Last week I spent some time in Seattle–otherwise known as The Emerald City. I kept a record of all the interesting things I did. Here are the highlights–Part I:
Supreme Shopping: Pike Place Market
Seattleites and wandering tourists alike all have some range of familiarity with the Market.
Even withstanding the floods of people who often occupy the area, the Market should be on the top of your list of places to see.
The Market has everything you could possibly desire–ranging from fresh produce and flying fish to special teas and handmade crafts.
Supreme Yum: Piroshky, Piroshky
Mmm, there is nothing like the smell of fresh piroshky. Mind you, this delectable smell will invade your senses almost instantaneously upon entering the Market.
Generally, the ever-so-popular apple-cinnamon piroshky will be much to blame for said intoxication. And, when you bite into the decadent croissant-like food, you will find every calorie consumed well worth it.
Since I abstain from eating mammals, I chose the cheese and potato piroshky. But, whether you are in a savory or sweet mood, they have it all. For the win, folks.
Supreme Nerdom: Golden Age Collectibles
If you are like me, comic books, graphic novels, and relevant memorabilia can certainly make your day.
Growing up reading comic books and reenacting particular characters (i.e. Chun-Li), this place hit a sweet spot in the memory bank of my hippocampus.
While Golden Age has quite the variety of books, they also have many collectible items, gag candy, pins, postcards, and posters.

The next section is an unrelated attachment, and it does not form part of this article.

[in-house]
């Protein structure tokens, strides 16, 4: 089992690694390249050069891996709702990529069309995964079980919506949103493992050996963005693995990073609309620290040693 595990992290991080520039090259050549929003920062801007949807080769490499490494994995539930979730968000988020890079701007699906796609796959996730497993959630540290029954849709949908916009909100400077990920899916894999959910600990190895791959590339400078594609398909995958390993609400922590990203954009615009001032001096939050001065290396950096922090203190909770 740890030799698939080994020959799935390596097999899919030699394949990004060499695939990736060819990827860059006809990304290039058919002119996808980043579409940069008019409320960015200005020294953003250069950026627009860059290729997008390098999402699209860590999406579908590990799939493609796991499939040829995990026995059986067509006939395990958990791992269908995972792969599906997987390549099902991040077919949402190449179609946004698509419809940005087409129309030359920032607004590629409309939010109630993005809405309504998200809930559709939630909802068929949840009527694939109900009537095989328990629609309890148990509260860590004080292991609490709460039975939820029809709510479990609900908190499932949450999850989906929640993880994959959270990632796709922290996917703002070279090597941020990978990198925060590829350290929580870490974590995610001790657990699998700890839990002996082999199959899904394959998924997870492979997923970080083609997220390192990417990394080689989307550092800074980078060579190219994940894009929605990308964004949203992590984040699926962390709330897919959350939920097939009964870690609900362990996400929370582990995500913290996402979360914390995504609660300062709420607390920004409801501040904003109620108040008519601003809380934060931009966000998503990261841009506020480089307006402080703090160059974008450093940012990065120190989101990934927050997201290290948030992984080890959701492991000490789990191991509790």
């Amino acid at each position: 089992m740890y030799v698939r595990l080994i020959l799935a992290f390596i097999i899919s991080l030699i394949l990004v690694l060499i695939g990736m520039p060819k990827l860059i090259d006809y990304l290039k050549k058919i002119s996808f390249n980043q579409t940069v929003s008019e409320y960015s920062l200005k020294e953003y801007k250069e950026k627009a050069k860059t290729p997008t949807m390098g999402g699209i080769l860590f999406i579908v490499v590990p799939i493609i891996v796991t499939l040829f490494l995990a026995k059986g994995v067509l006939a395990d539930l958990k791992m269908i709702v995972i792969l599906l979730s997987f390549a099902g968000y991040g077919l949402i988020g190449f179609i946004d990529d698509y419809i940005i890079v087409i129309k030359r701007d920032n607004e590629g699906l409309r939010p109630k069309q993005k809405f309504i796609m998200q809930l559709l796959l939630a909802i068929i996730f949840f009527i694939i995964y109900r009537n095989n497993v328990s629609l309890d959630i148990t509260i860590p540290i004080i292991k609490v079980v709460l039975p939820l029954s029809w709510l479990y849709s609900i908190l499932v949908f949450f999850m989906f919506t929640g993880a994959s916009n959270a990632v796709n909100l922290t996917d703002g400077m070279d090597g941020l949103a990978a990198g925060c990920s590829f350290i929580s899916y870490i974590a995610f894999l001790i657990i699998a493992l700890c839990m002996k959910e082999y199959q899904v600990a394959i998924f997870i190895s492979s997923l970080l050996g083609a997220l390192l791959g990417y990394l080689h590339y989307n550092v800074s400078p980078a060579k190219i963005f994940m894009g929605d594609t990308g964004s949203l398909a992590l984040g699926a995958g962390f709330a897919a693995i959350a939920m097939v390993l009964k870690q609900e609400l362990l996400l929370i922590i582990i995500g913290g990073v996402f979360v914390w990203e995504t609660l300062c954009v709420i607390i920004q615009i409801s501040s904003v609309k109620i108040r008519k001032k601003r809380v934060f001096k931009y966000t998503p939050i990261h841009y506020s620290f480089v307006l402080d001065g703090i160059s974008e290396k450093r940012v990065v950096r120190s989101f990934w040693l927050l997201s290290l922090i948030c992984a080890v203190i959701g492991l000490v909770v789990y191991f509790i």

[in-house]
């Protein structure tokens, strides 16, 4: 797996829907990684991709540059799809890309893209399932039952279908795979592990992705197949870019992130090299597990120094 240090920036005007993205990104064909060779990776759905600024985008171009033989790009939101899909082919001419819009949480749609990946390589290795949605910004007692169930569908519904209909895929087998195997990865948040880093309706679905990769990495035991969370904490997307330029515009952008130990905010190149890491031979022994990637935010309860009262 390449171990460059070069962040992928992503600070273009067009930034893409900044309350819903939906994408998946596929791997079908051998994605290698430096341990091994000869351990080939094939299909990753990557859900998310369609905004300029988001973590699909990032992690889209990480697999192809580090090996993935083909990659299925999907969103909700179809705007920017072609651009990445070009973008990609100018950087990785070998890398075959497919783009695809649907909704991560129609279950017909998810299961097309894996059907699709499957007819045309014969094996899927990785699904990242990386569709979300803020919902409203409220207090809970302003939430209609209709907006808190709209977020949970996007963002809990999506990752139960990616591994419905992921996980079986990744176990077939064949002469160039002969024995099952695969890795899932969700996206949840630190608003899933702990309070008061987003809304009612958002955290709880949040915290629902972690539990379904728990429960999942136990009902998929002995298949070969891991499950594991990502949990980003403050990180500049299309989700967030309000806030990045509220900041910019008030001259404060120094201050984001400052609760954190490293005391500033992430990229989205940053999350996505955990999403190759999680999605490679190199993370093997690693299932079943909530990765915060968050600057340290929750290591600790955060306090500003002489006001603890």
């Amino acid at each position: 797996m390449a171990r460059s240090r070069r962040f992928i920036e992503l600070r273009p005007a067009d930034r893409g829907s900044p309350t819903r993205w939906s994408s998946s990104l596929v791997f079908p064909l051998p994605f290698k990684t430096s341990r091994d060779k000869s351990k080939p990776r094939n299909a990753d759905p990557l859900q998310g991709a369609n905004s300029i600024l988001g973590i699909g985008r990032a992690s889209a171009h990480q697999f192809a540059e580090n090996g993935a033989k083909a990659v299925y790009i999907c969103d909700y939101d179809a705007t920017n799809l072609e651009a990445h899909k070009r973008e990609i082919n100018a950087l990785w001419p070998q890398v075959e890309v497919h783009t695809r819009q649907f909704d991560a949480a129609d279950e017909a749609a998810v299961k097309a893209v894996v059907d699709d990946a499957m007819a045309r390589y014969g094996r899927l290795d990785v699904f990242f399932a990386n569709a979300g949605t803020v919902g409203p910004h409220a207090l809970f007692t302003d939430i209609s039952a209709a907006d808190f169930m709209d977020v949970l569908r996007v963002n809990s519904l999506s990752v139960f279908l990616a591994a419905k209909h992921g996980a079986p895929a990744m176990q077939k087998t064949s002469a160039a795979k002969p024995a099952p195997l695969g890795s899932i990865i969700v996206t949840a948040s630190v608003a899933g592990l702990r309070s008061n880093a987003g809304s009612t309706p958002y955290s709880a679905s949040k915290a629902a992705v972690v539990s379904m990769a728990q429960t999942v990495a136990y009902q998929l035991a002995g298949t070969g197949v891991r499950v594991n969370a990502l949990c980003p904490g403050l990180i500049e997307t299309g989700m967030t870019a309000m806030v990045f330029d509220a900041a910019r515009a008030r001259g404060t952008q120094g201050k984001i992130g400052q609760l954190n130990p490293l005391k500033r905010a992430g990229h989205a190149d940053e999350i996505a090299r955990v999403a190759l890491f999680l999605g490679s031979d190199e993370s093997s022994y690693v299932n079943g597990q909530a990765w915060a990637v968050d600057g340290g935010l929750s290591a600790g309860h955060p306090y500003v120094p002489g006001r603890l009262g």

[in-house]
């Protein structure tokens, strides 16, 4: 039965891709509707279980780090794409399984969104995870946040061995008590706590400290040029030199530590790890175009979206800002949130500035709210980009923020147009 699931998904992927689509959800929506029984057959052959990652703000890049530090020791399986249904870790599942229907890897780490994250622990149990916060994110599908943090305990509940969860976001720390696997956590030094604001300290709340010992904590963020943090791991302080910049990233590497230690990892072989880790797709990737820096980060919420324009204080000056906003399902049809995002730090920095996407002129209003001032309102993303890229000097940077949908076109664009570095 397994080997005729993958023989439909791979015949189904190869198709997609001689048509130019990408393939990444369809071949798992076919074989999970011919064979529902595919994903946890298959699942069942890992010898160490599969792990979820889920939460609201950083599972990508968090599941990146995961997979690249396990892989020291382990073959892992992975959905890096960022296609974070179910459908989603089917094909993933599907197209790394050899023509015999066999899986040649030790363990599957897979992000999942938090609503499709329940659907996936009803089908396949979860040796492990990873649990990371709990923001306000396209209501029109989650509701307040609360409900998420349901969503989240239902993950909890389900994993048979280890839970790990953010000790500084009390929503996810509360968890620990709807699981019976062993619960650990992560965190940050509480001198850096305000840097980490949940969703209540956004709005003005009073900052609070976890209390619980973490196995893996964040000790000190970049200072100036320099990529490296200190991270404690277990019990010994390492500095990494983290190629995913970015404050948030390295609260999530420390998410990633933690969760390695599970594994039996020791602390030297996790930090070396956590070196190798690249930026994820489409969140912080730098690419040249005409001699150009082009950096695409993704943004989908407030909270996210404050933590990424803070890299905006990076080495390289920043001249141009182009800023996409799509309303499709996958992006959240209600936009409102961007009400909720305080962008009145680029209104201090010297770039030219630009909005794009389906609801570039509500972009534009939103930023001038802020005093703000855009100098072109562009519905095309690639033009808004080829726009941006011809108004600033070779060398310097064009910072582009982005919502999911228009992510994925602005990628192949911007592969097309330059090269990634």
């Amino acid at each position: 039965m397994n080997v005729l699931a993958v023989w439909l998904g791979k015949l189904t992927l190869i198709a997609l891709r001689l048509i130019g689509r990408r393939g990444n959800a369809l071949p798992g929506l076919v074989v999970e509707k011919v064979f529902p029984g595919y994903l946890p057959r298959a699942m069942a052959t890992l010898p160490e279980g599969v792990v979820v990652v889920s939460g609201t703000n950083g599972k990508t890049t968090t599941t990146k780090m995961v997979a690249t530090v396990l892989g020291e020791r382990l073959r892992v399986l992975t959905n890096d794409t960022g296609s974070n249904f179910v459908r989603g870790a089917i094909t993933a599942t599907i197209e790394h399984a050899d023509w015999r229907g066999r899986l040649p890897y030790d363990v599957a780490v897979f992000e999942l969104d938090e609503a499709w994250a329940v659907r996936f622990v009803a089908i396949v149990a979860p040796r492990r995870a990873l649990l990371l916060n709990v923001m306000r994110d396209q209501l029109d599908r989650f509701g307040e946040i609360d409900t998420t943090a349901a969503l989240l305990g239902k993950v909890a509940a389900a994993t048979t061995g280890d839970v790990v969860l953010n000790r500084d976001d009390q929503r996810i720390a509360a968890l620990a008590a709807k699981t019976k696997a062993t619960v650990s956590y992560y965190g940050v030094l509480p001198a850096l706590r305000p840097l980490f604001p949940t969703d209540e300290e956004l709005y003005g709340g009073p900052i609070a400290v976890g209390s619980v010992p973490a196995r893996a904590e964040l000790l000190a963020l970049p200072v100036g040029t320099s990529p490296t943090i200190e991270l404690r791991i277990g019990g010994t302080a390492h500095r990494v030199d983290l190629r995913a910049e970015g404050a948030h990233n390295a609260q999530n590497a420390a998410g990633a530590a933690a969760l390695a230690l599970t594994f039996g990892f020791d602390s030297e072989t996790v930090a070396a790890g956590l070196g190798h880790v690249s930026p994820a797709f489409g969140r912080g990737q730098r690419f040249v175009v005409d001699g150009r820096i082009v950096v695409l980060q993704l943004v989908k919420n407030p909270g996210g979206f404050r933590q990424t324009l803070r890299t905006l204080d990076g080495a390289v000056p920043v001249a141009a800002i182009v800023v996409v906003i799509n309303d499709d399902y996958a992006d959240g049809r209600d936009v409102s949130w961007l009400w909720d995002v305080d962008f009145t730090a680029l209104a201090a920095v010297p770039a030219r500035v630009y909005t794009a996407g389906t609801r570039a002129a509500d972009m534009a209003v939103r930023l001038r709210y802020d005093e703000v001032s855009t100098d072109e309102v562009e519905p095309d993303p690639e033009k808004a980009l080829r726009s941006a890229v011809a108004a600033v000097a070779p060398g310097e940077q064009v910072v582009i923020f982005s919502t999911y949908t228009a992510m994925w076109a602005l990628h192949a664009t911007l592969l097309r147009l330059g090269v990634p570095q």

Supreme Cuteness: Rachel the Pig
Rachel the Pig is a staple of the Market. In fact, like the illustrious Space Needle, she is a historical landmark worth admiring — or riding.
Rachel has been firmly planted at the corner of Pike Place underneath the Public Market sign since 1986 (the year of my entrance into this world), weighing in at a mere 550 pounds.
Be sure to give her a big wet kiss on your way back home. It’s good luck.
Supreme Gross: The Gum Wall
It is detestable when you manage to step in a piece of gum. No matter how ardent your attempts are to eradicate said gum, it becomes glued to the sole of your shoe FOR-EVER.
Now, just imagine that piece of gum on a gigantic wall–it may seem like a beautiful colored blob of goo, but look closer and there are at least a million or more pieces. That is a lot of gunk chewed by people from all around the globe. How universally gross.
Here’s to hoping I don’t contract gingivitis.
Supreme Landmark: The Space Needle
The Space Needle was first opened to the public in 1962. Subsequently, the Needle has undergone additional installments and renovations.
Today, the Needle stands at 605 feet, complete with its very own restaurant and observation tower. To add to its beauty is brawn–the Needle can withstand winds of up to 200 miles per hour, lightning storms, and earthquakes of 9.1 in magnitude.
Not too shabby, Seattle.
Supreme History: Underground Seattle
During my visit in Seattle, my friends and I opted for a tour of the Underground. For any of you who do not know–historical Seattle is actually about 10 feet below the now infant Seattle.
What we see today was actually constructed after the Great Seattle Fire of 1889. Following the fire, nearly 25 city blocks were destroyed, inevitably forcing the city to rebuild. The city managed to build over the ruins by only a matter of feet — 8-10 feet approximately. As a result, the Underground now serves as a means to revisit the past, as well as a great source of tourism.
Since there was a cheekiness in the air that particular night, we decided to do the Adult Underground Tour. There was much talk of sexy pastimes occurring in old Seattle; cursing–both from our tour guide and out of our dirty little mouths; and plenty of dimly lit passageways that will haunt me in the days to come.
I could not have been a happier clam — our tour guide was a wonderfully bubbly woman who even in her early forties, had the vivacity of a 22-year-old. She was nuts, but I enjoyed every minute of it.
Be sure to check back for Part II tomorrow.
All text and photography copyright © Kacy Muir